The Sudden End

by Darius Stewart

I wonder how my uncle’s wife is getting along
without him. I wonder
if she’s hungry or thirsty
for a glass of water; does she feel
it’s worth it to unwrap herself
from the afghan she lies on the couch
cocooned inside to go to the kitchen,
take a plate from the cabinet to make a sandwich
or does she forgo the bread altogether
& fold together slices of deli cheese
& salami, spread them with mayonnaise
rolled up like edible cigars
as she leans against the counter
in her half-darkened kitchen
nibbling deliberately
like a small mouse ear-cocked
to every minor noise & echo
as if she has only a slight chance of vanishing
before anyone can discover her being
normal again? I wonder if she gulps
from the jug of water left all day
on the counter because.
Does the back door stay unlocked
until she’s certain she won’t receive
any unannounced visitors, mostly
family & friends arriving after work
with their small talk
as if it were a suitcase bulging
with all the great amenities
their lives could never do without?
I wonder if she pours herself a whiskey
& sits in the silent living room
with the flowers wilting & desperate
for water, the stems more woody
than green, as if she intends to grow a tree
in the middle of the room, where she can
lie against it on those days when she simply wants to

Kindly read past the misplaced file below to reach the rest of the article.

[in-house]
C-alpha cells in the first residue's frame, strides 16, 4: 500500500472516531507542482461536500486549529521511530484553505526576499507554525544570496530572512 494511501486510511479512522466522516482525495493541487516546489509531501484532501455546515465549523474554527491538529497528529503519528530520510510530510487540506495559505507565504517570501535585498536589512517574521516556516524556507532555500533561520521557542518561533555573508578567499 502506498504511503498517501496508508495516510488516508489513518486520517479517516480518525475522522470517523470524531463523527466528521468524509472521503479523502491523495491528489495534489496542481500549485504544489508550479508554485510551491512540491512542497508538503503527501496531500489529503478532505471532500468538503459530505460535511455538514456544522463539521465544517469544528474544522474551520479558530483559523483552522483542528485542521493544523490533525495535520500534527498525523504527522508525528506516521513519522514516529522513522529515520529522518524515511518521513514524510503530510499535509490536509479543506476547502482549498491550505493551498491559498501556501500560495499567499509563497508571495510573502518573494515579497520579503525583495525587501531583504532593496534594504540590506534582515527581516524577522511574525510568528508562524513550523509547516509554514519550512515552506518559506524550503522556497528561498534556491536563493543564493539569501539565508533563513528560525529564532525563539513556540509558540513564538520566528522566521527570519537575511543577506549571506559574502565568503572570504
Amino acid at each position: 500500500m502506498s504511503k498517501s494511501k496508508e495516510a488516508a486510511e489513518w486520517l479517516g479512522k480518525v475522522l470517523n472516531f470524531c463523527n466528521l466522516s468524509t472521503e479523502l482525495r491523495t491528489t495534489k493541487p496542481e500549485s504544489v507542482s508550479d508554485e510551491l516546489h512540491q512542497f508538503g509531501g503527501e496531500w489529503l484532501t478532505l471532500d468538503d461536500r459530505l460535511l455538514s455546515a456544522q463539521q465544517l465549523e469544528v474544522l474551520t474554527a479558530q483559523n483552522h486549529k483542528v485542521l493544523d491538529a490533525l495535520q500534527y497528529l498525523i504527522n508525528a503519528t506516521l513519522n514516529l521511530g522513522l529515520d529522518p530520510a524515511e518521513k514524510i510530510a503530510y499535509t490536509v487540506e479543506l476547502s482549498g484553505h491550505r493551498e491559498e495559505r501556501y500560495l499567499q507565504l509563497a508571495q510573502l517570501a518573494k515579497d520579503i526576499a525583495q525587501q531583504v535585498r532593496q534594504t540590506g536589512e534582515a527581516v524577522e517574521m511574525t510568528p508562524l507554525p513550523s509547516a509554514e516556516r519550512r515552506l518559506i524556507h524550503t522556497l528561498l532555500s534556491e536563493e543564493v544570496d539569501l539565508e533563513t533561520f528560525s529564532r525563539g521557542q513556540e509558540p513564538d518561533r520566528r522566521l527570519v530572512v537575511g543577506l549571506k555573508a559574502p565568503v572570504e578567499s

draw the curtains to allow in as much sunshine as possible.
But knowing her, it could be gray skies with
only a single crepuscular ray breaking through
the gray clouds & she’d be content with that.
She wouldn’t call it a silver lining
but a blessing from god, which makes me
wonder if she can ever listen
to orchestral music from the Romantics,
as I do now, at once thinking of her
& dosing off, fighting against
the bombast of horns & strings like a chorus
of hummingbird wings too close to the ear,
even if she’ll never understand
what beautiful creatures those composers made
of notes, how the music exists even in the breath marks,
when you have but only a brief moment
to breathe & continue on without
ever feeling the sudden end.

DARIUS STEWART has authored three chapbook collections: The Terribly Beautiful (2006), Sotto Voce (2008), and The Ghost the Night Becomes (2014), winner of the Gertrude Press Poetry Chapbook Competition. He has been a frequent contributor to storySouth in addition to publishing new and recent work in Appalachian HeritageCallalooMeridianChelsea Station Magazine, the Good Men Project, the Potomac ReviewVerse Daily and numerous others. He is a bartender in Knoxville, TN, where he lives somewhat comfortably with his dog, Fry.